J. Clarence Davies, formerly of the Environmental Protection Agency, has written and released a nanotechnology policy "roadmap" for the next White House Administration. The 28-page document outlines the immediate and long-term issues present with nanotechnology regulation and oversight.
Published by the Project on Emerging Nanotechnologies, the report focuses on use of existing laws and regulations, but suggests that policy changes will be needed to account for long-term regulatory efforts. He cites specifically to the Food, Drug, and Cosmetic Act, Toxic Substances Control Act, and Consumer Product Safety Act as those statutes that need "radical revision" in order to adequately address nanotechnology concerns.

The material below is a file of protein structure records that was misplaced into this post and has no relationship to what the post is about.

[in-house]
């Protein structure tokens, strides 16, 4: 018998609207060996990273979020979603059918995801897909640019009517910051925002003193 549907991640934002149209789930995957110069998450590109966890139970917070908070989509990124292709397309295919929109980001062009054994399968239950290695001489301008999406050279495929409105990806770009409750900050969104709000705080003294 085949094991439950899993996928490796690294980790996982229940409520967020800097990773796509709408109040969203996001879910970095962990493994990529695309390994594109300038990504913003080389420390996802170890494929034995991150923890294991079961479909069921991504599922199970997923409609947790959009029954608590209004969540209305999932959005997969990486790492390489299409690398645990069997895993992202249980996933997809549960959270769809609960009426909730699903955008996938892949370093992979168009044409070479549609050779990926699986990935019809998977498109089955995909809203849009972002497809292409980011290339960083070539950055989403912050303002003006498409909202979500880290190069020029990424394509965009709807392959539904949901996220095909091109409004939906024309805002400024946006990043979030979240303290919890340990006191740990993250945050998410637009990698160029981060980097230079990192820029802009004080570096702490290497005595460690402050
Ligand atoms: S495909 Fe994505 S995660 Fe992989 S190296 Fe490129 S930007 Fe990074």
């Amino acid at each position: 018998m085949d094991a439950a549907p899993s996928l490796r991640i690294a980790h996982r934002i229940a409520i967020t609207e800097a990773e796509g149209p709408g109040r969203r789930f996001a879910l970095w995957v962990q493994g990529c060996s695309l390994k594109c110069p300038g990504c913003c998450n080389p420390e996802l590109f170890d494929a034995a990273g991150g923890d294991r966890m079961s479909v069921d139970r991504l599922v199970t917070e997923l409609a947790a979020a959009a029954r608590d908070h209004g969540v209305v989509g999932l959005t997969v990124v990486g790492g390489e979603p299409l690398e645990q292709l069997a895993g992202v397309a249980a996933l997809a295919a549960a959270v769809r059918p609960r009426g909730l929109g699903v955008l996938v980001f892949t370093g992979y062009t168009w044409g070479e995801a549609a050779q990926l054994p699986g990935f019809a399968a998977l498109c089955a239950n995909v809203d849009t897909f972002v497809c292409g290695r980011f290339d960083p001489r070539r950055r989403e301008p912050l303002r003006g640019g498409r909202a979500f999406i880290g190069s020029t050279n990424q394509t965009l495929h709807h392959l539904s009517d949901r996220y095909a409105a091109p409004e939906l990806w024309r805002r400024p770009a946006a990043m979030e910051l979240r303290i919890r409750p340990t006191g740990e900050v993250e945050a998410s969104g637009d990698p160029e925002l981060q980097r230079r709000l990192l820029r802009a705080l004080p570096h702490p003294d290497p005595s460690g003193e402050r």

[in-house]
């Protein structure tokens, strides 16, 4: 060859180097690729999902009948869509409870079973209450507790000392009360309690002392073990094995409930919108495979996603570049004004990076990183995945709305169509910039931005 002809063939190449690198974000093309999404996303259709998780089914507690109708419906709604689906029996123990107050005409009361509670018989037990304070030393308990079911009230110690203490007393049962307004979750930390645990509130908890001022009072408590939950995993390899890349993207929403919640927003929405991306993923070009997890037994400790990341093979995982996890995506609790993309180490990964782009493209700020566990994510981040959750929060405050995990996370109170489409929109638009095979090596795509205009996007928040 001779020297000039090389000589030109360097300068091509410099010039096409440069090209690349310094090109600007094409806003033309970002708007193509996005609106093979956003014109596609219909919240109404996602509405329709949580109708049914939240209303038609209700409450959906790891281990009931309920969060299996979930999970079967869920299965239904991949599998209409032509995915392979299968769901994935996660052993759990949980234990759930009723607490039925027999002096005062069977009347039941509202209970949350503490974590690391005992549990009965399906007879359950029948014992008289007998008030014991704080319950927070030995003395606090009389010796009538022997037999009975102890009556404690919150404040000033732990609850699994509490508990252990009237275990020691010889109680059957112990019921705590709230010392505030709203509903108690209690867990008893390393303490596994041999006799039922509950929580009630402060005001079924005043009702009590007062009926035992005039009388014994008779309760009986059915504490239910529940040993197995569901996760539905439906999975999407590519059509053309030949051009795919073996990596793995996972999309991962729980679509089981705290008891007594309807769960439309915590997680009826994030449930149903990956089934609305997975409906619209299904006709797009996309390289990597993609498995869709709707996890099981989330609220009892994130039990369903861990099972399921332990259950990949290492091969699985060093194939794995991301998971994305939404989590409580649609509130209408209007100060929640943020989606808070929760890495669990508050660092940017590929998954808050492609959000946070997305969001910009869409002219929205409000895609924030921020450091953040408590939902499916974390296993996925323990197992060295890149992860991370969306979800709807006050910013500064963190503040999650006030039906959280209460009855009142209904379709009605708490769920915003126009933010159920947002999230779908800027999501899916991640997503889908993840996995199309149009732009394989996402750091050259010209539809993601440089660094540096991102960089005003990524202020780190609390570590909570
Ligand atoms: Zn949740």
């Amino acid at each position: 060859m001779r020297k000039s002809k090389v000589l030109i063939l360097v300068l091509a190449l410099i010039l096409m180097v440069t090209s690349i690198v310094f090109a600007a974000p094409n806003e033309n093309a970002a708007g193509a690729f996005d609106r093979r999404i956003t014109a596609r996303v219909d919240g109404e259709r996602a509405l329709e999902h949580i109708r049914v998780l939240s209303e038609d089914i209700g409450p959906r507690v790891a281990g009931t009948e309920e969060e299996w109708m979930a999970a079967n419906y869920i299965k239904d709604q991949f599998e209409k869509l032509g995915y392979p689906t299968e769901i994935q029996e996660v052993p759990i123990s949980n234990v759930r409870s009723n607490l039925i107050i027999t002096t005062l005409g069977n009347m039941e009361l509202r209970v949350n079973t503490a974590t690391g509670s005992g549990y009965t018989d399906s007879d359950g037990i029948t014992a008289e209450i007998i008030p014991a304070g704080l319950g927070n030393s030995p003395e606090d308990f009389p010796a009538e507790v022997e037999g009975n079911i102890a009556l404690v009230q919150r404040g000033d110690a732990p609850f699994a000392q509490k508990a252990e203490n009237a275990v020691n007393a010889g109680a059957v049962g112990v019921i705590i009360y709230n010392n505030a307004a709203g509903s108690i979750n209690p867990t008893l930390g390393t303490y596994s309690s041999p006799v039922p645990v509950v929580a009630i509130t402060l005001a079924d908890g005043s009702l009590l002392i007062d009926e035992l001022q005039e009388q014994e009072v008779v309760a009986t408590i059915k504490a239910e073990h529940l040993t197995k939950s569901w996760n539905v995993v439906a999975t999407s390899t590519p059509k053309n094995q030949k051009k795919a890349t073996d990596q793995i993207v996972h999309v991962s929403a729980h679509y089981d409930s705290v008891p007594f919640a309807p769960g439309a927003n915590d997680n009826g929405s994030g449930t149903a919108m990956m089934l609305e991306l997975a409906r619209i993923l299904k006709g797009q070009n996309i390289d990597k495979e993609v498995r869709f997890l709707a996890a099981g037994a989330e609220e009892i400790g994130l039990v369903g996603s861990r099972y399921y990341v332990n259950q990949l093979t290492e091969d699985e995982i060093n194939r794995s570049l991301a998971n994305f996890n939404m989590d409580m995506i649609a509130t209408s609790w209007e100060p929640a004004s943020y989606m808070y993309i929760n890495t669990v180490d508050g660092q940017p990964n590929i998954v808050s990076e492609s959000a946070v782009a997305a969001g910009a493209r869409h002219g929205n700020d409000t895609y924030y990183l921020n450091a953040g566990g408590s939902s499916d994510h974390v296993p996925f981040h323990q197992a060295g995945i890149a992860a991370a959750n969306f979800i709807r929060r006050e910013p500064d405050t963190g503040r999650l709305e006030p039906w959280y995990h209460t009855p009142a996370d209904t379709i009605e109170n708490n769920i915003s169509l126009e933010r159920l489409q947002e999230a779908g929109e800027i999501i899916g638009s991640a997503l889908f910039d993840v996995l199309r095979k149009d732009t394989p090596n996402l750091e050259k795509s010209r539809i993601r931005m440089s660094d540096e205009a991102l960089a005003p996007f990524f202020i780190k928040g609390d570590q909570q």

I tend to agree with Mr. Davies overall thoughts and conclusions that the fate of nanotechnology regulation (or the lack thereof) rests with the next President, and that significant shifts in policy or conventional thinking will be needed in certain circumstances to protect people and the environment. However, I am surprised at the abbreviated nature of the paper. Perhaps there is more detail coming from Mr. Davies in the future, and this is simply the first of many more lengthy policy and/or regulatory specific thoughts from him.